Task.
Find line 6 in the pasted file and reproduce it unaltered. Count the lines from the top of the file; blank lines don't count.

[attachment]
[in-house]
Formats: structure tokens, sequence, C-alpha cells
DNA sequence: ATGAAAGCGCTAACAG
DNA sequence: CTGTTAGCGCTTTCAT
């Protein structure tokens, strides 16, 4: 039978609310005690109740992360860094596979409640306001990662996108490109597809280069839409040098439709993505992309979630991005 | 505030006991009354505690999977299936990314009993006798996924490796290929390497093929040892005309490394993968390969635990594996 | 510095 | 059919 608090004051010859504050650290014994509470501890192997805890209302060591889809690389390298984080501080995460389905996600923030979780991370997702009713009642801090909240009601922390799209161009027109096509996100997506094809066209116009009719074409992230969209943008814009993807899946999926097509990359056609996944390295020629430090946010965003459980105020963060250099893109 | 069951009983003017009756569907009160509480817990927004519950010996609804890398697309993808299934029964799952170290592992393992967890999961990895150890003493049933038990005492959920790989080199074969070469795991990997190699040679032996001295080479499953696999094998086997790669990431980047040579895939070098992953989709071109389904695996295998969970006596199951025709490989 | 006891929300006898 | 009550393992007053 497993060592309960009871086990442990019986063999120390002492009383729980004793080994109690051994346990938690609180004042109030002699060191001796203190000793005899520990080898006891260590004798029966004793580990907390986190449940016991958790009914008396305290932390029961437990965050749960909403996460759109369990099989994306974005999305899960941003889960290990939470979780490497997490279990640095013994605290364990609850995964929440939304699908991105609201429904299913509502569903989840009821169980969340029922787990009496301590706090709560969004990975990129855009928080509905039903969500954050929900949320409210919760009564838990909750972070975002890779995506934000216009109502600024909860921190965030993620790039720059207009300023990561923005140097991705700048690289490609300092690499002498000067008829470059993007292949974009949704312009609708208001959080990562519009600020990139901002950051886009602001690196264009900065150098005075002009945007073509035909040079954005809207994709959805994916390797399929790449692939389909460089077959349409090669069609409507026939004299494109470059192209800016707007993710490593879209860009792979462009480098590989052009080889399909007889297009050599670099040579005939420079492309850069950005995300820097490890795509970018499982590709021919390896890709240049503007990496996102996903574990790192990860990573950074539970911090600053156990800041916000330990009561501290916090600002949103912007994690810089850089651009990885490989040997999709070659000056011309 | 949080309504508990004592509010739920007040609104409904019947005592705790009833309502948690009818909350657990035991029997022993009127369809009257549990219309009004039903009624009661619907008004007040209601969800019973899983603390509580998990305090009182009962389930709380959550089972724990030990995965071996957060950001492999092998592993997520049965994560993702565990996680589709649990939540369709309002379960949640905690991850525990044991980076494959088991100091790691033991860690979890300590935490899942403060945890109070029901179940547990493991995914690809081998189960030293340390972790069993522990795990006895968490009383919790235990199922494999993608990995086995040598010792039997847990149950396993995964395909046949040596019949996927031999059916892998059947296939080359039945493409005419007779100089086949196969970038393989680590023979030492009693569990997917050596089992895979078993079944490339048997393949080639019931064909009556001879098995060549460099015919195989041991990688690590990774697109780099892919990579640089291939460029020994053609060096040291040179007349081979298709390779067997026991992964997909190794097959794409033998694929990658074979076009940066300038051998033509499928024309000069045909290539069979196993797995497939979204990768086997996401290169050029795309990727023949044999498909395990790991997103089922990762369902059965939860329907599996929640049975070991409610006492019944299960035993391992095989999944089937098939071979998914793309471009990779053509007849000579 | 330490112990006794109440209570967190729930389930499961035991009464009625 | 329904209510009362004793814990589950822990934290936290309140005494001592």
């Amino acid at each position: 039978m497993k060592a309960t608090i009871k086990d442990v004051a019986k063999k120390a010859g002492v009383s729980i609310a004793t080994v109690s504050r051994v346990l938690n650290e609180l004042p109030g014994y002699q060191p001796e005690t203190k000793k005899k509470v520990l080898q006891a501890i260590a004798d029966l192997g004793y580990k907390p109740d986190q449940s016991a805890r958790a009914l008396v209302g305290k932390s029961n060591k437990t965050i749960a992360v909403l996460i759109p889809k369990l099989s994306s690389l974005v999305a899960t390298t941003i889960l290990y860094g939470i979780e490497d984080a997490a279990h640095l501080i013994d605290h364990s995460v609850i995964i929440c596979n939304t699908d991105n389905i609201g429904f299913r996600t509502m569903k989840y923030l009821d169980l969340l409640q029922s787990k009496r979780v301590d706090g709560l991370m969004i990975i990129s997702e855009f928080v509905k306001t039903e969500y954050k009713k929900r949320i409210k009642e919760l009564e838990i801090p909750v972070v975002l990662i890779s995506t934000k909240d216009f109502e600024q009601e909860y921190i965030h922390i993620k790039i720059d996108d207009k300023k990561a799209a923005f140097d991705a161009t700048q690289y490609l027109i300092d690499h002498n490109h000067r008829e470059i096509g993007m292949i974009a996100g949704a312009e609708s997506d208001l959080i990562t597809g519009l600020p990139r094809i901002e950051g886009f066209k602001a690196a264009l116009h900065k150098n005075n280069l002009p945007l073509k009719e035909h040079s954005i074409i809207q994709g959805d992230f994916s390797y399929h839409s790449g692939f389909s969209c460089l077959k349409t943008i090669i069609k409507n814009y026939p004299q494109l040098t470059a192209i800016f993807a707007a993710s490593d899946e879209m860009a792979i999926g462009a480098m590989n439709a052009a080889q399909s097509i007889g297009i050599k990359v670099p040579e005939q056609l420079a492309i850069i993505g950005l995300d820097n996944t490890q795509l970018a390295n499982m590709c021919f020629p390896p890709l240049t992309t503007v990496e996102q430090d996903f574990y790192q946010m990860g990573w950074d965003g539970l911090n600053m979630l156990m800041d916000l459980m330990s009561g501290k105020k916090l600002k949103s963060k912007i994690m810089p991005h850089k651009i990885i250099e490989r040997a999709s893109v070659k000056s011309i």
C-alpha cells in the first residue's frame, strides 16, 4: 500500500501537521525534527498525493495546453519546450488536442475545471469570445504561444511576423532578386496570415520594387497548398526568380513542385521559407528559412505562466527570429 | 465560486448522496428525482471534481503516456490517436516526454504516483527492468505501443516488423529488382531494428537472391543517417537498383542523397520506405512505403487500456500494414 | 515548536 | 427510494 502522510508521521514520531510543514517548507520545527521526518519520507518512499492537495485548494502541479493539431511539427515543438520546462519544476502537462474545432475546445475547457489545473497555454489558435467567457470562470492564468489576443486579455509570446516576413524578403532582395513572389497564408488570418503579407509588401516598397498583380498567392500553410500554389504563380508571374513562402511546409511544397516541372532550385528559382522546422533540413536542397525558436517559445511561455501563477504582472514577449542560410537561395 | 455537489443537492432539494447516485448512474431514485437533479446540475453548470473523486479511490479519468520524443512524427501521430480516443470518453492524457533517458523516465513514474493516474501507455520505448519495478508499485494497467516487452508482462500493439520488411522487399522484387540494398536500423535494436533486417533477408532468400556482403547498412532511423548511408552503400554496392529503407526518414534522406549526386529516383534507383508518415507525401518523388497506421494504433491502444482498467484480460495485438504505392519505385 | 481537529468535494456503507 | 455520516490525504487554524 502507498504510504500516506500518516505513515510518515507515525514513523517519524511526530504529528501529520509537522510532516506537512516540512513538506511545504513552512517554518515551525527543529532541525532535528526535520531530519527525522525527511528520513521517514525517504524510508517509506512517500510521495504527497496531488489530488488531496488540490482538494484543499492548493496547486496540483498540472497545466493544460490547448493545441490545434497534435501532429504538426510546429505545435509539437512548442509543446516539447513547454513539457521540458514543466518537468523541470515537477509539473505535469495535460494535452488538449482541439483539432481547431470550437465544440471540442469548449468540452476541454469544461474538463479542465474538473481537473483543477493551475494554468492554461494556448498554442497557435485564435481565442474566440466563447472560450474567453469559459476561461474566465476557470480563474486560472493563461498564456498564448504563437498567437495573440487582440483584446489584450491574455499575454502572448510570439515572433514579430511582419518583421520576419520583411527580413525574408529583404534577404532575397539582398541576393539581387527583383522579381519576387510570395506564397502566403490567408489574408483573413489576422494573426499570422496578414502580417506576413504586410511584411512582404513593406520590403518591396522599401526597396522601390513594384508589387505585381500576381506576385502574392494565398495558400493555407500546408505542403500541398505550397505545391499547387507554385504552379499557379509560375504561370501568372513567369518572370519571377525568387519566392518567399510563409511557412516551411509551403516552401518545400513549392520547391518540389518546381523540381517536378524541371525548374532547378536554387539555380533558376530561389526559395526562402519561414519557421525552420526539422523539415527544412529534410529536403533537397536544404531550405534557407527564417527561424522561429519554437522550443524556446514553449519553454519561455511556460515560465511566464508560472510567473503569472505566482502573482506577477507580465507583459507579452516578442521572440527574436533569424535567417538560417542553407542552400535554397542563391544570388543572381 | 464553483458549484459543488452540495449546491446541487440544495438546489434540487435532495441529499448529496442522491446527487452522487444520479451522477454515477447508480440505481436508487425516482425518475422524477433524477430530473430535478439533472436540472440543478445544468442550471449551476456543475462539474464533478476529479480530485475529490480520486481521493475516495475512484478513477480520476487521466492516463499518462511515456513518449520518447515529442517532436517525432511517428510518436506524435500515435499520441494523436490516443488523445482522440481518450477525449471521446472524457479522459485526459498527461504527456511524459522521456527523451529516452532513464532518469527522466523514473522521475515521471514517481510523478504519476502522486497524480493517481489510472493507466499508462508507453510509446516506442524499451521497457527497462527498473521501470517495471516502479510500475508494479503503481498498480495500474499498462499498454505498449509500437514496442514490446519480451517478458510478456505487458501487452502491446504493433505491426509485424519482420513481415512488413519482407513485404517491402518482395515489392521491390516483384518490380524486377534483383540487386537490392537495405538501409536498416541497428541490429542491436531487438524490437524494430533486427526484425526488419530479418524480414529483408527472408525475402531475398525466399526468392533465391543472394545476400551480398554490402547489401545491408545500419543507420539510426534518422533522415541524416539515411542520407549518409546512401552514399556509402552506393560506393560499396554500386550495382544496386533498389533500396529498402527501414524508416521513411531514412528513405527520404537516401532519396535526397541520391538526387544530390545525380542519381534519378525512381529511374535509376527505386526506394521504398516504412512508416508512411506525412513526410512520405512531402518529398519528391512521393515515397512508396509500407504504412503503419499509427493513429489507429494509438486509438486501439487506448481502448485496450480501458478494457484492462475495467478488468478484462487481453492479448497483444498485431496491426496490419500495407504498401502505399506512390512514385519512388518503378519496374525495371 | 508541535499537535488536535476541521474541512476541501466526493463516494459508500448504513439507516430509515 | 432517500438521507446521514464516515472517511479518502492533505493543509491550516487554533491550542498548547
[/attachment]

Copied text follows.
């Amino acid at each position: 039978m497993k060592a309960t608090i009871k086990d442990v004051a019986k063999k120390a010859g002492v009383s729980i609310a004793t080994v109690s504050r051994v346990l938690n650290e609180l004042p109030g014994y002699q060191p001796e005690t203190k000793k005899k509470v520990l080898q006891a501890i260590a004798d029966l192997g004793y580990k907390p109740d986190q449940s016991a805890r958790a009914l008396v209302g305290k932390s029961n060591k437990t965050i749960a992360v909403l996460i759109p889809k369990l099989s994306s690389l974005v999305a899960t390298t941003i889960l290990y860094g939470i979780e490497d984080a997490a279990h640095l501080i013994d605290h364990s995460v609850i995964i929440c596979n939304t699908d991105n389905i609201g429904f299913r996600t509502m569903k989840y923030l009821d169980l969340l409640q029922s787990k009496r979780v301590d706090g709560l991370m969004i990975i990129s997702e855009f928080v509905k306001t039903e969500y954050k009713k929900r949320i409210k009642e919760l009564e838990i801090p909750v972070v975002l990662i890779s995506t934000k909240d216009f109502e600024q009601e909860y921190i965030h922390i993620k790039i720059d996108d207009k300023k990561a799209a923005f140097d991705a161009t700048q690289y490609l027109i300092d690499h002498n490109h000067r008829e470059i096509g993007m292949i974009a996100g949704a312009e609708s997506d208001l959080i990562t597809g519009l600020p990139r094809i901002e950051g886009f066209k602001a690196a264009l116009h900065k150098n005075n280069l002009p945007l073509k009719e035909h040079s954005i074409i809207q994709g959805d992230f994916s390797y399929h839409s790449g692939f389909s969209c460089l077959k349409t943008i090669i069609k409507n814009y026939p004299q494109l040098t470059a192209i800016f993807a707007a993710s490593d899946e879209m860009a792979i999926g462009a480098m590989n439709a052009a080889q399909s097509i007889g297009i050599k990359v670099p040579e005939q056609l420079a492309i850069i993505g950005l995300d820097n996944t490890q795509l970018a390295n499982m590709c021919f020629p390896p890709l240049t992309t503007v990496e996102q430090d996903f574990y790192q946010m990860g990573w950074d965003g539970l911090n600053m979630l156990m800041d916000l459980m330990s009561g501290k105020k916090l600002k949103s963060k912007i994690m810089p991005h850089k651009i990885i250099e490989r040997a999709s893109v070659k000056s011309i």